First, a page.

Antibody Levels, Age Linked to Infection Risk in Ocrevus-treated MS

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by Steve Bryson PhD |

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Lower antibody levels in the bloodstream and younger age are associated with a greater likelihood of infection in people with multiple sclerosis (MS) receiving Ocrevus (ocrelizumab) therapy, a study has found.

“Our work adds to the body of literature detailing real-world outcomes in MS patients treated with [Ocrevus] and safety outcomes,” the study’s researchers wrote. “Our results highlight the need to monitor patients’ immunoglobulin profiles prior to commencing [treatment] and during the maintenance course.”

The study, “Predicting Infection Risk in Multiple Sclerosis Patients Treated with Ocrelizumab: A Retrospective Cohort Study,” was published in the journal CNS Drugs.

In MS, immune cells known as B-cells produce antibodies that mistakenly attack myelin, the fatty molecule surrounding nerve fibers that is key for proper nerve cell communication. Without myelin, nerve impulses are interrupted or poorly transmitted, leading to MS symptoms.

Ocrevus is a disease-modifying therapy (DMT) that binds to the CD20 protein on the surface of mature B-cells, decreasing their numbers and leading to the suppression of the immune attack on myelin. As it suppresses the immune system, people taking this medication are at a higher risk of infection.

While safety outcomes have been evaluated in clinical trials and open-label extension studies, risk factors for infection in people with MS receiving Ocrevus have not been thoroughly examined in a real-world setting.

“Identifying patients who may be at higher risk of infection when treated with [Ocrevus] and other B-cell depleting DMTs is, therefore, an important consideration,” the investigators wrote.

To this end, researchers based at the Royal Melbourne Hospital in Australia analyzed the medical records of 185 MS patients who received Ocrevus from April to October 2020 in a local tertiary health center.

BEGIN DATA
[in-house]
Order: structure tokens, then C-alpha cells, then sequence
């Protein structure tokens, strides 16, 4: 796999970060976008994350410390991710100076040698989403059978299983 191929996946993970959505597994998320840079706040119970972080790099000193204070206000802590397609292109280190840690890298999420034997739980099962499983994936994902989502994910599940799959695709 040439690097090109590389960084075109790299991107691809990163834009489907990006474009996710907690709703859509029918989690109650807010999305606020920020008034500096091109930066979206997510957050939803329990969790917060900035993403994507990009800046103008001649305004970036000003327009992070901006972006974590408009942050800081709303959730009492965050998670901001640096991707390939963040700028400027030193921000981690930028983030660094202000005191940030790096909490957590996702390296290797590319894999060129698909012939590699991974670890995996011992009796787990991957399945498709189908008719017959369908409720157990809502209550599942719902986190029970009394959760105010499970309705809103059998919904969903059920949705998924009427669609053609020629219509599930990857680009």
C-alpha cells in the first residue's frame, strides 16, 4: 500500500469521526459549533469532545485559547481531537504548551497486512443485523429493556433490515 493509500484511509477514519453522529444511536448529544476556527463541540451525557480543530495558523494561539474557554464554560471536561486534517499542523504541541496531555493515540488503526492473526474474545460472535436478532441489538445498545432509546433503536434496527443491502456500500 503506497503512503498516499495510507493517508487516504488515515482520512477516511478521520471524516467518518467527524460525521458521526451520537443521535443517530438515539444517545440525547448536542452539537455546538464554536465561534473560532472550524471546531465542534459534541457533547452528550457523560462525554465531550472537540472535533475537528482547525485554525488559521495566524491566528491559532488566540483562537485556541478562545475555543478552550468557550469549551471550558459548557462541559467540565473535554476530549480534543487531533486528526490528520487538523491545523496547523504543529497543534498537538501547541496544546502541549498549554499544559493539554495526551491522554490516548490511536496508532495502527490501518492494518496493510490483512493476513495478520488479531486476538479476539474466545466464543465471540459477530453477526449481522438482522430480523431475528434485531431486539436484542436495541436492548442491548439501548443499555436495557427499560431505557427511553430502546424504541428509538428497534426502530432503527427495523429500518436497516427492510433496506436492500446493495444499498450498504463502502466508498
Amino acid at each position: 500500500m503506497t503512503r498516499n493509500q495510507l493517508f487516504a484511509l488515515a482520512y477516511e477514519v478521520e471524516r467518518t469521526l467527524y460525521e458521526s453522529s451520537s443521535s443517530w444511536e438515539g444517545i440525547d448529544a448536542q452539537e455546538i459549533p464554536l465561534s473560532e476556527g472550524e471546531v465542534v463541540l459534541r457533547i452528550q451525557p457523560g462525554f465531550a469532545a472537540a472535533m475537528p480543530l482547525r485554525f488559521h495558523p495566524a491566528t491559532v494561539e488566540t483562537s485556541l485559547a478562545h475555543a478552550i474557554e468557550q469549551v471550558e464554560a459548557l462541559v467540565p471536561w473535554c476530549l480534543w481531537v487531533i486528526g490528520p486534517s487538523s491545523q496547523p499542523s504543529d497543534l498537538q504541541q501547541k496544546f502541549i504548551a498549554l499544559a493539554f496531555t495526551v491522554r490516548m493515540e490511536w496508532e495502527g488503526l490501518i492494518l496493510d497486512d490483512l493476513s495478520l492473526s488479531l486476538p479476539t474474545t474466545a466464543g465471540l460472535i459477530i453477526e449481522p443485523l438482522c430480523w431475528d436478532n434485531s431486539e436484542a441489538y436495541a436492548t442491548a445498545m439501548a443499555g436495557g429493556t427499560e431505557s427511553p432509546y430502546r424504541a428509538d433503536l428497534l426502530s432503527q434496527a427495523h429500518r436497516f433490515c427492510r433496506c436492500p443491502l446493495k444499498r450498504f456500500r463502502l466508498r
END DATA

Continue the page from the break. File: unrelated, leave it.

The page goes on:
While in hospital for Ocrevus treatment or via a phone survey, participants completed surveys reporting the number of infections since their last infusion. They were asked if their infection rates had remained stable, increased, or decreased since starting Ocrevus, and if antimicrobial therapy was prescribed for a given infection.

The mean age of surveyed participants was 43.4 years, with a mean disease duration of 10.7 years. A majority (72.4%) were female, and the mean number of Ocrevus doses was 4.6. Among the 135 patients who had received treatment before Ocrevus, Tysabri (natalizumab) was the most commonly prescribed DMT.

Nearly all had relapsing-remitting MS (90.3%), followed by secondary progressive MS (3.8%), primary progressive MS (3.8%), and MS overlapped with myelin oligodendrocyte glycoprotein antibody disorder, a similar condition with inflammation mainly in the optic nerve (2.2%).

The team measured the blood levels of antibodies immunoglobin A (IgA), IgM, and IgG as they are produced by B-cells and affected by B-cell depleting therapies such as Ocrevus.

A total of 176 infections were reported in 89 (48.1%) participants, of which 78 (27.6%) were upper respiratory tract infections (nose and throat), followed by 33 (11.9%) urinary tract infections. No patients reported a SARS-CoV-2 infection.

The incidence rate of infections was 169.4 per 100 patients-years (about 1.7 per year per patient). Of those reporting infection, 47 were prescribed antimicrobial medication, and 27 had confirmed infection-related healthcare visits. Five (2.7%) patients were hospitalized, with viral infections concomitant with bacterial infections of the bone, urinary tract, and bladder.

Most (72%) reported no change in infection frequency since first starting Ocrevus, with an increase reported in 16% of participants and a decrease in 12%.

A simple statistical model — which compared the likelihood of infections to single factors including age, gender, disease duration, Ocrevus doses, disability status (measured with the Expanded Disability Status Scale), and antibody levels — found that only lower IgA showed a statistically significant association with increased odds of infection.

A complex statistical model was then calculated, in which all factors were included, in addition to IgG, IgM, or IgA levels separately. In the IgA model, lower IgA levels were associated with higher odds of infection. Adding IgG levels to the calculation found that those who were younger and had lower IgG levels were more likely to have an infection. In the IgM model, only younger age was associated with higher risk.

The analysis also found that younger age was the only factor significantly associated with more antimicrobial use. When assessing IgG, IgM, and IgA levels separately, in all cases, younger age and longer disease duration were associated with an increased use of antimicrobial therapy. Additionally, in the IgA model, more disability and lower IgA levels led to more antimicrobial use. No associations between IgG or IgM levels and antimicrobial medication use were found.

“The association of younger age with risk of infection and antimicrobial use was an unexpected finding,” the team wrote. “The association of antimicrobial use with increasing disease duration seen in our study represents a novel finding. Greater cumulative exposure to DMTs with longer disease duration, and greater likelihood of having medical comorbidities [co-existing conditions] may underpin this relationship.”

“Further studies are required to delineate the relationship of immunoglobulin levels and infection risk, and more broadly, assess long-term risks factors for infection in patients receiving [Ocrevus],” the researchers added.